Wide-Ranging Interview with Charlie Rose
President Obama says the federal government's intelligence-gathering efforts are both legal and necessary, and that Americans must accept some level of secrey from their government.
In a wide-ranging interview with PBS' Charlie Rose, Mr. Obama pointed out that "We could not have carried out the [Osama] bin Laden raid if it was carried out on the front page of the papers."
The President defended surveillance programs run by the National Security Agency, pointing out they are legal, have Congressional and judicial oversight, and are necessary to protect Americans from overseas terror threats. Much of the NSA's surveillance programs have been exposed in a series of leaks by a former contractor, Edward Snowden.
Obama noted that he has been criticized by both left and right - a source of amusement to him.
“I think it’s fair to say that there’re going to be folks on the left [criticizing me]. And what amuses me is now folks on the right who are fine when there’s a Republican president, but now, Obama’s coming in with the black helicopters.”
Rose challenged Obama on the matter of FISA - the Foreign Intelligence Surveillance Act - which provides, through an independent court, a check on executive power in overseeing the programs. Rose noted that the FISA court denies few requests for warrants, but Obama pushed back, insisting that the process is balanced and sufficiently transparent.
"The number of requests are surprisingly small, No. 1," Obama answered. "And No. 2, folks don't go with a query unless they've got a pretty good suspicion."
"You've got a federal court with independent federal judges overseeing the entire program. And you've got Congress overseeing the program, not just the intelligence committee and not just the judiciary committee — but all of Congress had available to it before the last reauthorization exactly how this program works."
The President added that he has ordered intelligence officials to determine how much more of the surveillance programs can be declassified without being compromised; he has also set up a "privacy and civil liberties" oversight board — "including some fierce civil libertarians" — that will meet with him on a regular basis to discuss the programs.
Other subjects from the Rose interview:
On his recent conversation with Chinese President Xi Jinping about alleged cyberattacks by China:
“We had a very blunt conversation about cybersecurity. … You know, when you’re having a conversation like this, I don’t think you ever expect a Chinese leader to say, you know what, ‘You’re right. You’ve caught us red-handed.’”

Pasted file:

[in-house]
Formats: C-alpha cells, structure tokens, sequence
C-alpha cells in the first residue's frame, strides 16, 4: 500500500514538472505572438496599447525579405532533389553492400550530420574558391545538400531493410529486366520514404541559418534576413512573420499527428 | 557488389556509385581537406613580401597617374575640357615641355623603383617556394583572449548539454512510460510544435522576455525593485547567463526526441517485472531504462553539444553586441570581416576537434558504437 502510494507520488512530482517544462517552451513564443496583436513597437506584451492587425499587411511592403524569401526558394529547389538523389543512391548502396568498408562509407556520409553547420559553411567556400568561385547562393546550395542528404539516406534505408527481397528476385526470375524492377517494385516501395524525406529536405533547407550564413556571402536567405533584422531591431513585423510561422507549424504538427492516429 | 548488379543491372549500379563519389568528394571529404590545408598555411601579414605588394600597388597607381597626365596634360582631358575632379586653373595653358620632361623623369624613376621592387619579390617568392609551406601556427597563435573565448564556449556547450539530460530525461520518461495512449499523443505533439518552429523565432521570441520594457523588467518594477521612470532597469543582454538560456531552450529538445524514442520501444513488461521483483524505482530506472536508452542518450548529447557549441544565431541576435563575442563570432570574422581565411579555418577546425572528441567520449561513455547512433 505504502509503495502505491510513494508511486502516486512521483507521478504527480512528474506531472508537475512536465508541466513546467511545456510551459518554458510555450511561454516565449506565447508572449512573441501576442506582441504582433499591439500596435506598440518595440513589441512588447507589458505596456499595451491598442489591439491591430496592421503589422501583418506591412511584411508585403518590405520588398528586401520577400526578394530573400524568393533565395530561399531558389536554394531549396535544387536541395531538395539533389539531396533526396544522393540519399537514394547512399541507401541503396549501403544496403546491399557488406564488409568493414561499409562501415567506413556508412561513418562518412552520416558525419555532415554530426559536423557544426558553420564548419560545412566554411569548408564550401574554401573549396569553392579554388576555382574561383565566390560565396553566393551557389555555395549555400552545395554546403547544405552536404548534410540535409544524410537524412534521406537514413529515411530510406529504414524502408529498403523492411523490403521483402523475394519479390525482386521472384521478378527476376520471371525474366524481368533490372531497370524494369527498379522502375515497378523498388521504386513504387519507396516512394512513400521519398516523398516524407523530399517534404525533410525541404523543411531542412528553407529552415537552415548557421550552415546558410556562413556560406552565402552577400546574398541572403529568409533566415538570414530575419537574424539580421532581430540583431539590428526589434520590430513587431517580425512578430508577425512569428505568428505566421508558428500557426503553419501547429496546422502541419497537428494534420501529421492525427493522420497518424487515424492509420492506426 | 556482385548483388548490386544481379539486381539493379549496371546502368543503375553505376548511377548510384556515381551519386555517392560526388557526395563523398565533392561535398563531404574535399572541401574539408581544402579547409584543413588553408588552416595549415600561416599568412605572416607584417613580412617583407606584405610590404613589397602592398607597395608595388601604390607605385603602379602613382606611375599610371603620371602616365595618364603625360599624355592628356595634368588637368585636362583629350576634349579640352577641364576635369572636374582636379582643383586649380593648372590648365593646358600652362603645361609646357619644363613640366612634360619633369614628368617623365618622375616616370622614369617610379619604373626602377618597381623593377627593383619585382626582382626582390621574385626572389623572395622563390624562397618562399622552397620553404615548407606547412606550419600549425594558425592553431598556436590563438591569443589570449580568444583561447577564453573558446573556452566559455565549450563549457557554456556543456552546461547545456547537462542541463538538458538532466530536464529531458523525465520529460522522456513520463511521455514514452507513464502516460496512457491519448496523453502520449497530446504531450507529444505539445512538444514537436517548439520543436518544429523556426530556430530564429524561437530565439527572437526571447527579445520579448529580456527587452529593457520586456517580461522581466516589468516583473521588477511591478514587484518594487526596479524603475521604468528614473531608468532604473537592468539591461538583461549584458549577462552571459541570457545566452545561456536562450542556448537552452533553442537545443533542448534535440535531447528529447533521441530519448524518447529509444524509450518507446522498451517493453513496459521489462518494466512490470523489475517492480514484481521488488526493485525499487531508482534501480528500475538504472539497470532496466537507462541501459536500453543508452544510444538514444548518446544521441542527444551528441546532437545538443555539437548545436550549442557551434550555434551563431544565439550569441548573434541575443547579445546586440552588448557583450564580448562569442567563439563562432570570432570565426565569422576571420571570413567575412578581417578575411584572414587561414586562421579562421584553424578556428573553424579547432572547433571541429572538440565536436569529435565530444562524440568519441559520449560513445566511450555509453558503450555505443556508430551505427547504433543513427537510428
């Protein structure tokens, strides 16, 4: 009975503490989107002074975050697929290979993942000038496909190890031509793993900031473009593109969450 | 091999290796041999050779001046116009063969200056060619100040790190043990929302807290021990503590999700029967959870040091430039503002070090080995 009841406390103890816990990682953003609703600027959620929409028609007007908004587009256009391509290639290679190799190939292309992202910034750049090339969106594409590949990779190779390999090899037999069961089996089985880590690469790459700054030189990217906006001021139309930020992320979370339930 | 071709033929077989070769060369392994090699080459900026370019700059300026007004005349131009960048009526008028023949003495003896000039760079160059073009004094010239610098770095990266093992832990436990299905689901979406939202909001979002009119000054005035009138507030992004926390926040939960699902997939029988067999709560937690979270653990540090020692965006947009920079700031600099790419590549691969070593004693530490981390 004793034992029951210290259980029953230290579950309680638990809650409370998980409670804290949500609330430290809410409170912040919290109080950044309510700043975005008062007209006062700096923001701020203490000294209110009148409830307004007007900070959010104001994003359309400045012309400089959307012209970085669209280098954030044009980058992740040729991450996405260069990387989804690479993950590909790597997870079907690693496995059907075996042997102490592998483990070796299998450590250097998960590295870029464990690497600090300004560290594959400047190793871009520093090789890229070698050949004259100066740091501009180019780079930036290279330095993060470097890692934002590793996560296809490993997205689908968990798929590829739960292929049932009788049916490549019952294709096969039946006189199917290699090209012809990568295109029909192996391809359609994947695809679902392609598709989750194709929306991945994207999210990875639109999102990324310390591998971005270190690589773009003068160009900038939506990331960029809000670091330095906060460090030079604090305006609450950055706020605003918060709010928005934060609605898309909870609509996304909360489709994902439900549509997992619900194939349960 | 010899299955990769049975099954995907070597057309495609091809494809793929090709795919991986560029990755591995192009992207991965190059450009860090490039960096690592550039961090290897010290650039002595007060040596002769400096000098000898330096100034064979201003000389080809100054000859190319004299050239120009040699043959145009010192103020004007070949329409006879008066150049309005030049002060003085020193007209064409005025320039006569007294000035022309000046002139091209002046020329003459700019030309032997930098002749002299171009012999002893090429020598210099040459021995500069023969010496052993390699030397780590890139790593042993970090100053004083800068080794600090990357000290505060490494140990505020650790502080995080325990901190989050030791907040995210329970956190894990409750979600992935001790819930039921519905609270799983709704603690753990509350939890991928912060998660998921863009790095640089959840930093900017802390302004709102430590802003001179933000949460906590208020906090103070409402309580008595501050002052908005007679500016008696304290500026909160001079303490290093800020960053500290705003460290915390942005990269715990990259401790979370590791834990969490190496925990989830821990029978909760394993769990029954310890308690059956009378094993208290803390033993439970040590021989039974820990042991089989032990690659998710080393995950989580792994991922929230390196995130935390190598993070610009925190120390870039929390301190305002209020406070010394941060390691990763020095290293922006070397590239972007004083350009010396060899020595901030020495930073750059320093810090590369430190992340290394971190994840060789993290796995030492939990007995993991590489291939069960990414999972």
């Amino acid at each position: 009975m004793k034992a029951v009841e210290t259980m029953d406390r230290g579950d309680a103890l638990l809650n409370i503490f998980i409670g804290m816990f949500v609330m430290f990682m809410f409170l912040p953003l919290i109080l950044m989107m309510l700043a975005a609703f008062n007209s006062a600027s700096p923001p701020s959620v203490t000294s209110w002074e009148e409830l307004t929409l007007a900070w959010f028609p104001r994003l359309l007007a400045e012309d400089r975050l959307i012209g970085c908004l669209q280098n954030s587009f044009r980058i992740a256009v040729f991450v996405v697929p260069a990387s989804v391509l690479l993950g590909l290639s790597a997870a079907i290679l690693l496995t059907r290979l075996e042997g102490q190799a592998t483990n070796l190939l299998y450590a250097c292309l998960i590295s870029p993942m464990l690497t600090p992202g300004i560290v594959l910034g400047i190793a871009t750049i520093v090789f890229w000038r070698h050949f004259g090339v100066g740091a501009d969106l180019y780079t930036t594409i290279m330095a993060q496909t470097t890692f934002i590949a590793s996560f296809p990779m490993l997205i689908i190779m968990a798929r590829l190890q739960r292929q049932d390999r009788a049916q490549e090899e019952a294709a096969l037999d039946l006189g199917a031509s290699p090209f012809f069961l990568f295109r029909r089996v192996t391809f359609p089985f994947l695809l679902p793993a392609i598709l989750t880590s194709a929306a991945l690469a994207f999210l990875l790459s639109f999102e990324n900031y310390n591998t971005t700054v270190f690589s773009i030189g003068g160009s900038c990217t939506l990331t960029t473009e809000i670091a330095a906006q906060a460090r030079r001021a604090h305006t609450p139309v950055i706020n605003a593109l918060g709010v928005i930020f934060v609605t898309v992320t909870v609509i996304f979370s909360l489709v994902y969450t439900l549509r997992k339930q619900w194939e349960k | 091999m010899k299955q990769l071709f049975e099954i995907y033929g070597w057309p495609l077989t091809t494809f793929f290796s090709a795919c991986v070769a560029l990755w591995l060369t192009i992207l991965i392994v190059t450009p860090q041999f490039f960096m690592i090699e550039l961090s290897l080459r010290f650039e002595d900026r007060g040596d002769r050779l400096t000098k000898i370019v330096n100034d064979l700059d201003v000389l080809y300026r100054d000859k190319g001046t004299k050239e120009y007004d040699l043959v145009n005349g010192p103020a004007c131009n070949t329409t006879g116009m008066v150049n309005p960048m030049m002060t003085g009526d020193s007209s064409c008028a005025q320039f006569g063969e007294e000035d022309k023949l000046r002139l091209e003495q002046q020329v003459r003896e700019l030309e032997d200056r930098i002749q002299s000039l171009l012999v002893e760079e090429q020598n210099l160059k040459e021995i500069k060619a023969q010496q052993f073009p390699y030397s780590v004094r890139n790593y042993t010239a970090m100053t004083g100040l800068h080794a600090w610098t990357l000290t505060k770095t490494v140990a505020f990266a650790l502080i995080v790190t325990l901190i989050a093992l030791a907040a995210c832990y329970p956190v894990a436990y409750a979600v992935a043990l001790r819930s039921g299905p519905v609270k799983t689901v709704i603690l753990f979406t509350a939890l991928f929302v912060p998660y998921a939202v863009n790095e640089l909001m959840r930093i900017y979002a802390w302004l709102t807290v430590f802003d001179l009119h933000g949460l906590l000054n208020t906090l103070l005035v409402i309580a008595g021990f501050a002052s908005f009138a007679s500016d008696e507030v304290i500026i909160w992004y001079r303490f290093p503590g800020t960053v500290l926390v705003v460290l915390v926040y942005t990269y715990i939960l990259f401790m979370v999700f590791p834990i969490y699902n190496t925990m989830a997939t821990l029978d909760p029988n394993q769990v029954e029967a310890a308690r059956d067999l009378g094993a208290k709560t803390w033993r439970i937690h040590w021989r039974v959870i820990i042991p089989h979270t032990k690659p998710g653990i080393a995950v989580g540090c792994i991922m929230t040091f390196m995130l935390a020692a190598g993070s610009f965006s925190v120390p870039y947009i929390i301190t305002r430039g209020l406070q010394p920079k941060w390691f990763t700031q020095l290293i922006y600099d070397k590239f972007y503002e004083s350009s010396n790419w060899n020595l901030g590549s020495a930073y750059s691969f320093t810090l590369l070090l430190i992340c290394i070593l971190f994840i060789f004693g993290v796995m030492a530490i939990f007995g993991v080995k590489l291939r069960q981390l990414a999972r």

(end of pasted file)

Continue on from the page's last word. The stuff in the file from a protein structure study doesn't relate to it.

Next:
On Syria and arming anti-Assad rebels:
…This argument that somehow we had gone in earlier or heavier in some fashion, that the tragedy and chaos taking place in Syria wouldn’t be taking place, I think is wrong. … The fact of the matter is, the way these situations get resolved is politically. And the people who are being suppressed inside of Syria who develop into a military opposition — these folks are carpenters and blacksmiths and dentists. These aren’t professional fighters. The notion that there was some professional military inside of Syria for us to immediately support a year ago or two years ago [is wrong].”
Obama pointed out "One of the challenges that we have is that some of the most effective fighters within the opposition have been those who frankly are not particularly [friendly] towards the United States of America, and arming them willy-nilly is not a good recipe for meeting American interests over the long term.”
The President blamed Russia and Iran for supporting Syrian President Bashar al-Assad, saying their support is a form of validationfor Assad, who "because of his support from Iran and from Russia — believes that he does not have to engage in a political transition, believes that he can continue to simply violently suppress over half of the population. And as long as he’s got that mind-set, it’s going to be very difficult to resolve the situation there.”
On Iran's President-elect Hassan Rouhani, and whether Obama would insist on preconditions for talks:
“I do think that there’s a possibility that they decide — the Iranians decide to take us up on our offer to engage in a more serious substantive way. … I think that my general view is, we are open to discussions — both through the P5+1 and through potential bilateral channels — and we recognize that you’re not going to solve problems all upfront, as a precondition for talks.”
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